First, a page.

Transitions Turns One: A Belated Anniversery Post

A little over a year ago I became concerned with how much information the nations school children were getting about evolution. So I decided to create a new blog called Transitions: The Evolution of Life The first post was published on June 12, 2005 (a post on elephant shrews). Over the next year posts would be written on everything from the evolution of elephants and crocodylia to phyllotaxis to misunderstanding evolution to barnacles. Along the way I have also accumulated a wide variety of resources for both teachers and students (and I’m still looking for more). More importantly, a number of bloggers have contributed posts to Transitions (in adition to the posts I have written for it). So I would like to say a big Thank You to all who have contributed to Transitions:
Thank You Darksyde
Thank You John Wilkins
Thank You Nuthatch
Thank You David Winter
Thank You RPM
and last, but by no means least (since he has contributed a large number of posts) Thank You Aydin Orstan
Hopefully, the coming year will be just as good for Transitions as last year was…In the meantime I am always on the look out for a good post about evolution for Transitions – just keep in mind the target audience.
Speaking of science education…
Before I get to the good stuff I would like to beg for donations to help science education in America. So far, readers of afarensis have been genorous. You have donated $683 to the cause and I thiank you for that. However, more remains to be done. We have been stuck on $683 for a couple of days. It would be nice if get could get to $700 within the next few hours and maybe $800 by the end of the weekend. Just a couple of donations of $10 each would get us over $700…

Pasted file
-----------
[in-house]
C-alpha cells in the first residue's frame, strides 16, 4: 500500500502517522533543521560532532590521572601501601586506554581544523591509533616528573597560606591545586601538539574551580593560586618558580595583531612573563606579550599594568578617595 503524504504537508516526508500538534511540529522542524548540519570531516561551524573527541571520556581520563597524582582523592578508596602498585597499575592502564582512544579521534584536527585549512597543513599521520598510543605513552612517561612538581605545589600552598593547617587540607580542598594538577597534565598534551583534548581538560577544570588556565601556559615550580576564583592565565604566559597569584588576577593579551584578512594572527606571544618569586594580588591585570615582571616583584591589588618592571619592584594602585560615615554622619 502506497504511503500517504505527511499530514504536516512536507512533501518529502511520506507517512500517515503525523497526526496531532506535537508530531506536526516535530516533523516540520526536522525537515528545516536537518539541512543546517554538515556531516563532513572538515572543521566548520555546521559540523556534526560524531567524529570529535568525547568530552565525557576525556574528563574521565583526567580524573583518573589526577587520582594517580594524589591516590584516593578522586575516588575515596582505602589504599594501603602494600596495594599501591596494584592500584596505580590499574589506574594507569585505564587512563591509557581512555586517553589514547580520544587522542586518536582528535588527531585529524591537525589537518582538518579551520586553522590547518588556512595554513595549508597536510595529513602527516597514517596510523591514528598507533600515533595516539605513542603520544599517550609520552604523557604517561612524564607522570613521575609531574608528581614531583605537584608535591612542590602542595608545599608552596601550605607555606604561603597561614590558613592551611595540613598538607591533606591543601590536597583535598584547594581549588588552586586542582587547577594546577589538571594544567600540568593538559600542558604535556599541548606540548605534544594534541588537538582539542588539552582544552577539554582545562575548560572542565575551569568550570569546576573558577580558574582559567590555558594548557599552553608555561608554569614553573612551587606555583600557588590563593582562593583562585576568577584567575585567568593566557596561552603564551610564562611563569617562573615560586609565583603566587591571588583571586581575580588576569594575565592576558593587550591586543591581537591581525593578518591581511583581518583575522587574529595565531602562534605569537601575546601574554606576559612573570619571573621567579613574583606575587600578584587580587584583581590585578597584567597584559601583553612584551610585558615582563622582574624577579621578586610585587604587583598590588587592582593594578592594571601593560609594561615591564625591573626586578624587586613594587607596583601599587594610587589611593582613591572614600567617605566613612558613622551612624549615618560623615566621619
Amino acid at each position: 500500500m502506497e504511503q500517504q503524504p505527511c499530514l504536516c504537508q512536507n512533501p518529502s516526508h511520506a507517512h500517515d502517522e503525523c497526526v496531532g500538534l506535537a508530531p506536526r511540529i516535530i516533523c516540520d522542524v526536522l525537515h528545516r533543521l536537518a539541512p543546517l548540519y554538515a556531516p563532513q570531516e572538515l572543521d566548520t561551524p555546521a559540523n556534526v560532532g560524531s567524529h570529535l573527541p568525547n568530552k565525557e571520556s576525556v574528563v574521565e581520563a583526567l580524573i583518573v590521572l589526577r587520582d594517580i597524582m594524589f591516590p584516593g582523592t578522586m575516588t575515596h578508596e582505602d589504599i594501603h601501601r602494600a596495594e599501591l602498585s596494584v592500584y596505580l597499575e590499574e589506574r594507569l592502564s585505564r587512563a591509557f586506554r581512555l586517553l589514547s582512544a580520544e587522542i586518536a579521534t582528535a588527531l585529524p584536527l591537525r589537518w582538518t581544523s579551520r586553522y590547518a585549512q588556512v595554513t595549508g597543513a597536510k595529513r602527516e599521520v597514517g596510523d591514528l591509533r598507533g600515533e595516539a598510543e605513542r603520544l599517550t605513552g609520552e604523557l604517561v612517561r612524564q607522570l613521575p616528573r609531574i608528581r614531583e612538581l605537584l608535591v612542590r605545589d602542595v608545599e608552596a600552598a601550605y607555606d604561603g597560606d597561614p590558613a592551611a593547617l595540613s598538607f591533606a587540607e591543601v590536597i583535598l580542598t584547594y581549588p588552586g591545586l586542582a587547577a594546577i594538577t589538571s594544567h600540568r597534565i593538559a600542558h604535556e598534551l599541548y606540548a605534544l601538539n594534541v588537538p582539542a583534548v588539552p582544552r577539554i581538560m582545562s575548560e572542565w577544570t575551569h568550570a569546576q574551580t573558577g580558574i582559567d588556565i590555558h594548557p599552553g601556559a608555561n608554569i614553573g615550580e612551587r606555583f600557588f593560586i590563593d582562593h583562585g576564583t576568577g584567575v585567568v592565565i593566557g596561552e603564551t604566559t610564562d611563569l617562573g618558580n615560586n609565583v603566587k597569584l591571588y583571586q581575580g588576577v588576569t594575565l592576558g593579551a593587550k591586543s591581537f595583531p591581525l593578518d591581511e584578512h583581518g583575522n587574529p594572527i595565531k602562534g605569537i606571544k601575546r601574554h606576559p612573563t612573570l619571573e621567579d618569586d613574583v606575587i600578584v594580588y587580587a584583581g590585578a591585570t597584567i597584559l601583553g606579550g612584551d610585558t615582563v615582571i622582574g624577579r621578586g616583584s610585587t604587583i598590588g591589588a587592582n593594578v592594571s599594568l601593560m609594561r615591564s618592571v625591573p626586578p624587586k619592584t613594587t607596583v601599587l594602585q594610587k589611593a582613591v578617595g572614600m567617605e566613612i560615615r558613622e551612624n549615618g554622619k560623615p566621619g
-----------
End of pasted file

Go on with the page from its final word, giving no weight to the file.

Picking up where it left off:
A New Post at Transitions

My good blog buddy (and frequent provider of journal articles) Aydin, over at Snail’s Tales has written an insightful post on Learn the controversy: sympatric versus allopatric speciation for Transitions: The Evolution of Life. Check it out and be sure to visit Snail’s Tales and thank Aydin…

Transitions:Site of the Week

It has been awhile since I have picked a site of the week for Transitions (laziness, not lack of candidates). So, after a little thinking, I have finally gotten around to picking another one. You can find out about it here. You can also find out what T-Rex would taste like…

New Post at Transitions

For those of you who are unaware, Transitions:The Evolution of Life is a blog I created aimed at Jr. High and High School students. Its aim is to provide reliable information about evolution and the fossil record. It is, more or less a group effort (you will have to visit to see what other blogs are involved), although I have received several submissions from other prominent science bloggers (Darksyde and John Wilkins spring to mind). I have been somewhat negelctfull of it since coming to ScienceBlogs, however, I have just put up a post on Tiktaalik roseae and the Origins of Tetrapods. I would also like to mention that I am always on the lookout for people to crosspost their articles on evolution (especially if they have either a] lots of fossil pics or b]illustrate an interesting method for learning about the past). Creationist and Intelligent Design proponents need not apply…

New Post At Transitions

I have, finally, gotten around to writing a new post over at Transitions. Readers unfamiliar with Transitions can go here for more details. The post conserns a relatively simple exercise in cladistics and carnivorous dinosaurs. It can be found here.

Transitions

I will be picking a new Site of the Week for Transitions soon. Be sure to check out my new blog at ScienceBlogs

Transitions Site of the Week

I have selected a new Site of the Week for Transitions. If you love fossils you will like this site, check it out! Really, you will love all the fossil pics!

In the meantime, I am working on cross posting the next two posts in Evolgen’s series on detecting natural selection, but am having formatting issues with the Punnet squares. As soon as I get that fixed I’ll post links.

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